The Angkor Wat Cambodia
Angkor Wat is an ancient site in Cambodia that houses a collection of remnants of the Khmer empire’s ancient capitals, built between the ninth and fifteenth centuries AD. The Angkor site was inscribed on the UNESCO World Heritage List in 1992 due to its exceptional conditions and was removed from the World Heritage List in 2004 after twelve years of restoration.
Angkor Wat in Cambodia has an interesting history in Cambodia, and today, its appearance has attracted a lot of attention. It is estimated that a significant proportion of tourists visiting Cambodia are more interested in visiting the temple than anything else. The symbol of this temple can be seen even on the flag of this country.
According to the available evidence, the temple of Angkor Wat in Cambodia was built between 1113 and 1150 AD. The area of this building is about two hundred hectares and the literal meaning of its name is “Temple City”. Of course, given the size of this structure, this name is not misleading.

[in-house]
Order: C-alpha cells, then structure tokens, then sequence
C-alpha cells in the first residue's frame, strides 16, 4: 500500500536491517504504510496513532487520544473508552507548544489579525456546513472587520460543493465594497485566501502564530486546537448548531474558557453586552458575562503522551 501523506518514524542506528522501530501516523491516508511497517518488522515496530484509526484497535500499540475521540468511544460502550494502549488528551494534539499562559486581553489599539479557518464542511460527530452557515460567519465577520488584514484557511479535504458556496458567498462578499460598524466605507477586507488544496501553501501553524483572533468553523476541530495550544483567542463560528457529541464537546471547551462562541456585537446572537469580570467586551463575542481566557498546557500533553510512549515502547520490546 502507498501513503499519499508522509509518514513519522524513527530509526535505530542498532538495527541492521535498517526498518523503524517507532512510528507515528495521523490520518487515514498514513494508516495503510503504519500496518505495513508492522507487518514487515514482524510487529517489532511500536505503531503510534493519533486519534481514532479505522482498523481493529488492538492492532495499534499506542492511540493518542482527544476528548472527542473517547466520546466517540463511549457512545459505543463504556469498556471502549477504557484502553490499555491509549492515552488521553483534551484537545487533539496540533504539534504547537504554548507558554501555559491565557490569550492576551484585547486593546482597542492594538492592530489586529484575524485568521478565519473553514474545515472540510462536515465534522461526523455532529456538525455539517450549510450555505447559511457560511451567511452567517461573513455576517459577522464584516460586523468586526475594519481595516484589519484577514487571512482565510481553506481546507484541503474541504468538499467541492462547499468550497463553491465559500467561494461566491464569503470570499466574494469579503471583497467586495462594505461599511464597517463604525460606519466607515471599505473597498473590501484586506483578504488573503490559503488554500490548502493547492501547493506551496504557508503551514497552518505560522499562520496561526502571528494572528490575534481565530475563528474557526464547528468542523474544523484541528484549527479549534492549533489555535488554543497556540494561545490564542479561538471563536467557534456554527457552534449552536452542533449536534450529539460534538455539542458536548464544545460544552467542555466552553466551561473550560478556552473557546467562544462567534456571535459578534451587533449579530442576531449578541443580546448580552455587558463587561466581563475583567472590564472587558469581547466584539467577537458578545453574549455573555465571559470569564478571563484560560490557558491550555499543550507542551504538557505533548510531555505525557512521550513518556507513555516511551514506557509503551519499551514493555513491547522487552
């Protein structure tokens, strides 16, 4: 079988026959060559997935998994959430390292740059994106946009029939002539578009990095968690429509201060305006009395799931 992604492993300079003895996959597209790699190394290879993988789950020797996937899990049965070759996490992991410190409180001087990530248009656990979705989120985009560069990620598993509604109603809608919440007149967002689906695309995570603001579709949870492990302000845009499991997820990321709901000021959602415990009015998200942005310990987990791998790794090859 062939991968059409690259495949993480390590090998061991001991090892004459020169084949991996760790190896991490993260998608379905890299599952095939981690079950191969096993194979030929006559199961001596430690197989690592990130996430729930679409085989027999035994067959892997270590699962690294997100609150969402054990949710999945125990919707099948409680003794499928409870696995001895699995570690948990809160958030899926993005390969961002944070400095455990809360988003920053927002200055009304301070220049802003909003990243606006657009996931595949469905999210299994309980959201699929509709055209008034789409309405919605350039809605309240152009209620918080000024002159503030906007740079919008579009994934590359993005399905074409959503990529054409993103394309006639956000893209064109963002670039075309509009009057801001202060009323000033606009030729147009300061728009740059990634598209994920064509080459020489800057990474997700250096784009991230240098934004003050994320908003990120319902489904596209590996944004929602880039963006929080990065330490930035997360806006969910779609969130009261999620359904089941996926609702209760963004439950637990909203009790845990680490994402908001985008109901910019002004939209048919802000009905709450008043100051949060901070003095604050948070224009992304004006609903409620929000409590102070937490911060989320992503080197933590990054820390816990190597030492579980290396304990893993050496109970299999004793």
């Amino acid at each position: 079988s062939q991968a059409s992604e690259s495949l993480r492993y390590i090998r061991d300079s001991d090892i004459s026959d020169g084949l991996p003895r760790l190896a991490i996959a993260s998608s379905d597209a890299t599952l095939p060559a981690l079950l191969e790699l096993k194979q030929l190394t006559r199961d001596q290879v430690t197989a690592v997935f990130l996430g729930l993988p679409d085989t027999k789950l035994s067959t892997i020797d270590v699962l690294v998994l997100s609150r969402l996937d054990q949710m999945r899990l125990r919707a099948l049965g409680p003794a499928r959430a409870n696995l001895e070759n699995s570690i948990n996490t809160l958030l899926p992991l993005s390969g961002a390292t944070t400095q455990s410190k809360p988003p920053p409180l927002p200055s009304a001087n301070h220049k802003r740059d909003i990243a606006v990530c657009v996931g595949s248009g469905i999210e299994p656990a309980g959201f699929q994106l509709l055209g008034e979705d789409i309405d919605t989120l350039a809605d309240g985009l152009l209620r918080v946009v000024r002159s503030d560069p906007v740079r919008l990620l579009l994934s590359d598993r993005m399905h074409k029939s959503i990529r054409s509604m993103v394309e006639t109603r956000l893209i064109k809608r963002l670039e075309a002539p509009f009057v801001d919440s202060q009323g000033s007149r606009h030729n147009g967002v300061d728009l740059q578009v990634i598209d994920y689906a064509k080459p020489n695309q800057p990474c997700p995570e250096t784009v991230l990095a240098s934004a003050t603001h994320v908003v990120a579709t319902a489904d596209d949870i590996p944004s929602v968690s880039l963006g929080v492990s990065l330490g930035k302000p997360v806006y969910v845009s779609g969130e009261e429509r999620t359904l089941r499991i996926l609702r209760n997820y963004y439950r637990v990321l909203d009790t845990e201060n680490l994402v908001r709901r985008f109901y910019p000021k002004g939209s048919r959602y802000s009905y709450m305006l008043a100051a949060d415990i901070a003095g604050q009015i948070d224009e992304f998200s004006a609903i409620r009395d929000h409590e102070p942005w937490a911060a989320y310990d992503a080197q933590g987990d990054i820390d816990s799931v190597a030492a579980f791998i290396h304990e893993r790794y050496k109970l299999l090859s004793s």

|Follow us with another article from itnery. Team ITNERY is a global tourism complex that can serve tourists around the world. For more information, you can visit our platform|
Angkor Wat Ancient Temple
Angkor Wat is located inside the city of Angkor. The city is known as the capital of the Khmer Empire. But these days, the city has also changed in the course of modern life and has found a different look. However, it must be said that this city still hosts hundreds of small and large temples that are reminiscent of those ancient and forgotten times. In the past, the city had a population of just over one million. It should be noted that this city was one of the largest cities in the world before the Industrial Revolution.
The temple was originally founded as a Hindu temple to worship the “God Vishnu”, although it later changed its use and continued to function as a Buddhist temple. The Buddhist statues that were later added to the temple are now considered valuable works of art.